Pictured is porter Dean Williamson (right) with a team of ‘Mo Bros’ from Airedale Hospital. They work in various departments but have got together to grow a new look for November to raise vital funds to improve the health of men.
The workers have joined the global Movember campaign and risen to the challenge of sprouting and grooming a moustache for 30 days to raise awareness and money to help tackle prostate cancer and testicular cancer.
Dean, aged 26, of Keighley, who is a porter attached to the pharmacy section of Airedale NHS Foundation Trust, has never had a moustache before.
He said: “I do think attitudes are changing and men are becoming more interested in their health, but there is still much to be done to catch up with the priority that women give to their health.
“Hopefully our moustaches will be a talking point for many people which will raise the profile of men’s health issues and that we can raise as much money as possible to boost the funds of charities which work hard to help reduce the risk of prostate and testicular cancer.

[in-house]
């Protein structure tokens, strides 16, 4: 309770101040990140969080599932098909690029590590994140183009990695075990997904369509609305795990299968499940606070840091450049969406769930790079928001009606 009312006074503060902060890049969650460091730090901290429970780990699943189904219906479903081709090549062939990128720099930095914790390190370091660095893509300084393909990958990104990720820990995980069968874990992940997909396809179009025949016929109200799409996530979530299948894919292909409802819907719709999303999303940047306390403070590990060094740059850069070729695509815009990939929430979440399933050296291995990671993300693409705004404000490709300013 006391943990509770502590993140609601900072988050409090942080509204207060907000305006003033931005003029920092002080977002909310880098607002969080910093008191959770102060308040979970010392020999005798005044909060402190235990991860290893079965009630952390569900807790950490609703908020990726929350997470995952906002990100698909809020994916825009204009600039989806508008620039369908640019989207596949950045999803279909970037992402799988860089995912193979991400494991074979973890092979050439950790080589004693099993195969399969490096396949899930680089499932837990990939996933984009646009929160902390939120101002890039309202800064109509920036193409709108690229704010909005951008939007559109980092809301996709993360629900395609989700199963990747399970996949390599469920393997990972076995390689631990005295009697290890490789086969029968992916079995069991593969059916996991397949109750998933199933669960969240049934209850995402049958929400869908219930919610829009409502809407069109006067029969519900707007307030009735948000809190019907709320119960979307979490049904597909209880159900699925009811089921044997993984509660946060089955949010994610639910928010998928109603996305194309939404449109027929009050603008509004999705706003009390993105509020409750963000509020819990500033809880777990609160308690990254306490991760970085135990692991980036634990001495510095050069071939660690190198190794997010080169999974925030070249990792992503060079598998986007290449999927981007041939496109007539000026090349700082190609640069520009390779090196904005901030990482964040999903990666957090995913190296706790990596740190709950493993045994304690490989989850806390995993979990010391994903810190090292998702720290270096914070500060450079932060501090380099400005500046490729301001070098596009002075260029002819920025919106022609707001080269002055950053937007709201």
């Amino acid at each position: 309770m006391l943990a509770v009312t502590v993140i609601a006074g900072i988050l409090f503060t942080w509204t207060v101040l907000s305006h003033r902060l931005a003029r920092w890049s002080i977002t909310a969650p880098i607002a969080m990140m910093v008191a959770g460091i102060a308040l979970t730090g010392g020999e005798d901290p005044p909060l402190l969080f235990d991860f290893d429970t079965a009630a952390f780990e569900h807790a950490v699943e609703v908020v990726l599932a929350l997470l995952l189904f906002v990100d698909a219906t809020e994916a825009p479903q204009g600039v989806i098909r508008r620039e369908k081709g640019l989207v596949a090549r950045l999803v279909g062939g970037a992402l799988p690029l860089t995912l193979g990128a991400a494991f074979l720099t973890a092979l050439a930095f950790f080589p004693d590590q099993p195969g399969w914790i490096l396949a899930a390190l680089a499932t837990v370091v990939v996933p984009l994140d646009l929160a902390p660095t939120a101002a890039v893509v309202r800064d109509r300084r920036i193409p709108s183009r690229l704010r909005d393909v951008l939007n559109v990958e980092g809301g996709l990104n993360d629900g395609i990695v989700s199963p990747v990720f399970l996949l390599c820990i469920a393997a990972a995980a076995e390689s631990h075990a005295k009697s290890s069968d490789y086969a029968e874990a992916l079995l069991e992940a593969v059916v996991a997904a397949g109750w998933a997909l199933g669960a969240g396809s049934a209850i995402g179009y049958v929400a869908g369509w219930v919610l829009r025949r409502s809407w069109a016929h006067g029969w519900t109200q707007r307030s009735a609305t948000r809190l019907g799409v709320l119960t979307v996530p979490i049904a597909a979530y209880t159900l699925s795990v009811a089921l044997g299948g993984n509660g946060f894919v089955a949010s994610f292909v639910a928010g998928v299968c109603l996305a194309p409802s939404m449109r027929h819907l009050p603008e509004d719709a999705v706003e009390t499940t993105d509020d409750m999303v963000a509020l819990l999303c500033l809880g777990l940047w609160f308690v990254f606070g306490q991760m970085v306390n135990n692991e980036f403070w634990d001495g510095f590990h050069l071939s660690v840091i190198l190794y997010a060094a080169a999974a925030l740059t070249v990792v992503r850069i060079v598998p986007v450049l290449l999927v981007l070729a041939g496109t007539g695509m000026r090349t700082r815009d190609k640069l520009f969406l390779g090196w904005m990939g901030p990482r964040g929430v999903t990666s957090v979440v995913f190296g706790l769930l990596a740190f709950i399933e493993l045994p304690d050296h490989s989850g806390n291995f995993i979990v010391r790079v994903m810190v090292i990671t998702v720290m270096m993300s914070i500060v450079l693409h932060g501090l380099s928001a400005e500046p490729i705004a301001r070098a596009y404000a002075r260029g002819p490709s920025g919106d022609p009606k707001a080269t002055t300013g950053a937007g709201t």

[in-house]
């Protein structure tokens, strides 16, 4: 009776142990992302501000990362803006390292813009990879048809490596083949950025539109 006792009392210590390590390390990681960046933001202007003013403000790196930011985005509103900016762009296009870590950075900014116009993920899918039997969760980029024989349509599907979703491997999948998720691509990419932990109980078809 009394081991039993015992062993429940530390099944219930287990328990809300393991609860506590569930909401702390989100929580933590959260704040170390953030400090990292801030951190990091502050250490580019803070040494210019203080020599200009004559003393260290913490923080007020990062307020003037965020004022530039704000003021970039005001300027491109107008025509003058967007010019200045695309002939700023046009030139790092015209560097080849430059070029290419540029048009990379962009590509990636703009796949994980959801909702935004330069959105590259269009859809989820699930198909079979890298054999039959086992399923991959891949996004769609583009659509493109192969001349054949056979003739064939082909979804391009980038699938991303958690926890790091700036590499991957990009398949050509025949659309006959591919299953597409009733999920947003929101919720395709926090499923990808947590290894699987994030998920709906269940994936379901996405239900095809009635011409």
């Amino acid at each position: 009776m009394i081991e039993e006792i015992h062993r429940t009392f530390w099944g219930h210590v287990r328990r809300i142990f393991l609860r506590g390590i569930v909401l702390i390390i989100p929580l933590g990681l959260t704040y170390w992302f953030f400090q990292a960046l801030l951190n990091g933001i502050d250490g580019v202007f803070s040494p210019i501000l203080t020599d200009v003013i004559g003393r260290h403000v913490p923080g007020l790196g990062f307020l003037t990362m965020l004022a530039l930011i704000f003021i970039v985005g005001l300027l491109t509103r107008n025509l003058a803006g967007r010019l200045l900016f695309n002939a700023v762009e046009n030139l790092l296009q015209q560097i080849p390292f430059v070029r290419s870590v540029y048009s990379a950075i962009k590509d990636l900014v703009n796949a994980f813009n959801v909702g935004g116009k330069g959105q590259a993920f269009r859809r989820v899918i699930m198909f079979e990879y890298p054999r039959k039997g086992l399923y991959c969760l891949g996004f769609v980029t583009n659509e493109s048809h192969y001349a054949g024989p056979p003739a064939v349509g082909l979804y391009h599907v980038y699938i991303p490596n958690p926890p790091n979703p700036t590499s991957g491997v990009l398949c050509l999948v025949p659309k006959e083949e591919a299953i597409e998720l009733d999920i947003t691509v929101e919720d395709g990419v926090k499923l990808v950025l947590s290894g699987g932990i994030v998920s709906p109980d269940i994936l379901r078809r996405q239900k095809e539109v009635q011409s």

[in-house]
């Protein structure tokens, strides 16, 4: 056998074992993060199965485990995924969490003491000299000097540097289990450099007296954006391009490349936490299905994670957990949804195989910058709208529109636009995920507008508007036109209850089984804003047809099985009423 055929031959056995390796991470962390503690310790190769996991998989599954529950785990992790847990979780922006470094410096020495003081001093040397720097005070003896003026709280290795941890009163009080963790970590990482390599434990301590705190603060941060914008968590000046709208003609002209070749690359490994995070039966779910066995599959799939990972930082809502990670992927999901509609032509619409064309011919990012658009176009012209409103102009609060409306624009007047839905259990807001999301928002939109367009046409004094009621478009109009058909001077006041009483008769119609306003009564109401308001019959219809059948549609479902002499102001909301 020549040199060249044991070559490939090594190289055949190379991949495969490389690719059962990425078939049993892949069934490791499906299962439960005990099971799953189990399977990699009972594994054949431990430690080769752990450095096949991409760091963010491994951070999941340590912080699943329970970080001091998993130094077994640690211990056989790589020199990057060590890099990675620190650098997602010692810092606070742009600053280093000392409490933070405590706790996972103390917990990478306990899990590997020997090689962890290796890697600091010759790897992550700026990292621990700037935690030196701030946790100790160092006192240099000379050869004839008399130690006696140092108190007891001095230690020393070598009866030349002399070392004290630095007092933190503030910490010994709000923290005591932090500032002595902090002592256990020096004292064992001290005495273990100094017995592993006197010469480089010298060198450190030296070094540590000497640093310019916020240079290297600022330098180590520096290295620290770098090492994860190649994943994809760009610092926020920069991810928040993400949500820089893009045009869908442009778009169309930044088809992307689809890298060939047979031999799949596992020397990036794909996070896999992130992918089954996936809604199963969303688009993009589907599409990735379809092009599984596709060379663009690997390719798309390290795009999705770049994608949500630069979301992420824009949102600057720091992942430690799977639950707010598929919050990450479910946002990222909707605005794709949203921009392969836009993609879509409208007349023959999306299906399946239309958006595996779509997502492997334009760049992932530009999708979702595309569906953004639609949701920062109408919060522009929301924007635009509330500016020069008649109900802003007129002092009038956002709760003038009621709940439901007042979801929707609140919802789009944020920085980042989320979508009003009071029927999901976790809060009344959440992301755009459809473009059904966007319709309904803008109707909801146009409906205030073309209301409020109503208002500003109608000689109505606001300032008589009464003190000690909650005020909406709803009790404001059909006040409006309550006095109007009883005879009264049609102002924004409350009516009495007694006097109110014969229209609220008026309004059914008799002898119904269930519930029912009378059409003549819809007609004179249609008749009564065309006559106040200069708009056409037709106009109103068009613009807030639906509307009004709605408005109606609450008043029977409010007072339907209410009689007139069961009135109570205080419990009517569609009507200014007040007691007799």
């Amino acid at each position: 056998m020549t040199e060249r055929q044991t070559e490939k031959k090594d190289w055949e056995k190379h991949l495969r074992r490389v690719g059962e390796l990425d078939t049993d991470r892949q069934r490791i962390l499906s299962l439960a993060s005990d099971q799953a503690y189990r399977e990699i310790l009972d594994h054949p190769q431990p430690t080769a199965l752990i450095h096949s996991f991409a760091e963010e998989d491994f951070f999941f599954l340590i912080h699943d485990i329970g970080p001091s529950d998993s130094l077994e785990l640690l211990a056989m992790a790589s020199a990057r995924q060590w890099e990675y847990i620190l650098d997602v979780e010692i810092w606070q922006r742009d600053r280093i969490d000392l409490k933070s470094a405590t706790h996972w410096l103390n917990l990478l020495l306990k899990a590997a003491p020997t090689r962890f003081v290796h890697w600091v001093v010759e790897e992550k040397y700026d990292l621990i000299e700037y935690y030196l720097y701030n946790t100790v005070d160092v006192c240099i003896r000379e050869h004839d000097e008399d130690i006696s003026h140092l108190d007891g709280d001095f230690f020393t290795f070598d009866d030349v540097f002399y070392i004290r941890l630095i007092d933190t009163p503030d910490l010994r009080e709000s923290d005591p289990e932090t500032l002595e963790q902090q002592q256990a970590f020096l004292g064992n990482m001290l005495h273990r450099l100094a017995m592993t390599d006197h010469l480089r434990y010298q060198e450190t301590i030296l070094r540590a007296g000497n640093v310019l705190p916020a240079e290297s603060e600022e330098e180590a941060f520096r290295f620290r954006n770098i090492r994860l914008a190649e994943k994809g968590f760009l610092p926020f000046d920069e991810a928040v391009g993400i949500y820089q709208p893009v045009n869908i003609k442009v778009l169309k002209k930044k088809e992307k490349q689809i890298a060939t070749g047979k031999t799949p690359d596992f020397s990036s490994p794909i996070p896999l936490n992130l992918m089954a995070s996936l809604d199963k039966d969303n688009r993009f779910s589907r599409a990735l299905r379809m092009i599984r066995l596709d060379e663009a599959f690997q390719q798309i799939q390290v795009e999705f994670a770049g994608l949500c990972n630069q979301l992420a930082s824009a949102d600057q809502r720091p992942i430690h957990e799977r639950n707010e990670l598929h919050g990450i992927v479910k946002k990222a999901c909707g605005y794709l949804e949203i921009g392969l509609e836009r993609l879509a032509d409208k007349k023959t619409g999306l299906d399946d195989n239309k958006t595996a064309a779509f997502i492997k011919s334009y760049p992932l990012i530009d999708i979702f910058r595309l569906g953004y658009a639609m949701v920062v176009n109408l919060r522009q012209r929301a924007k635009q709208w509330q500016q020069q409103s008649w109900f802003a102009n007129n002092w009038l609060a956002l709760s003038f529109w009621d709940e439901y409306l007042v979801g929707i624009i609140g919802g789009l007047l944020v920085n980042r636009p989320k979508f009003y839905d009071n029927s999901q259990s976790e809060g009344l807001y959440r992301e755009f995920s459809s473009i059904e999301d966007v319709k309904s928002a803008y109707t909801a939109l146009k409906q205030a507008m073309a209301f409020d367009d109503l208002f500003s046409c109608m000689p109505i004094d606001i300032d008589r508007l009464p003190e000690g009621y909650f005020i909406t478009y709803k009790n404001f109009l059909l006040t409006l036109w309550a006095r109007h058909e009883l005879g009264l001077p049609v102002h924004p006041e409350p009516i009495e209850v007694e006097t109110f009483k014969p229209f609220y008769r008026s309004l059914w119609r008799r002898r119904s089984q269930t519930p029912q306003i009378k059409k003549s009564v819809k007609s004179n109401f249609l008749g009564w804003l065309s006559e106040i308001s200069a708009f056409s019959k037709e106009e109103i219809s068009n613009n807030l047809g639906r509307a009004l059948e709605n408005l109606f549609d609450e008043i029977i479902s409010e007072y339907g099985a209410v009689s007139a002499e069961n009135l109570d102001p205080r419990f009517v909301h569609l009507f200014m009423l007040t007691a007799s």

“I will probably have the moustache off next month as it does itch a bit – but it’s all for a great cause.”
Movember was set up in 2003 by a few friends over a beer in a pub Melbourne, Australia and the moustache is symbolic of changing the face of men’s health.
Supporters aim to have fun for a serious cause, use the moustache as a prompt for talking about the often ignored issues of men’s health, to try and change established habits and attitudes men have about their health, and to educate men about the health risks they face thereby increasing the chances of early detection, diagnosis and effective treatment.
In 2011, over 254,000 people from the UK took part in the worldwide campaign and raised £22m.
Find out more at: www.movember.com
• 1 in 9 men will be diagnosed with prostate cancer in the UK
– one man is diagnosed every 15 minutes
• A man will die from prostate cancer every hour – more than
10,000 men will die of the disease this year in the UK
• You are 2.5 times more likely to develop prostate cancer if
your father or brother has had it
• 2,209 men in the UK were diagnosed with testicular cancer
• 47% of testicular cancer cases occur in men under 35 years
and over 90% occur in men under 55 years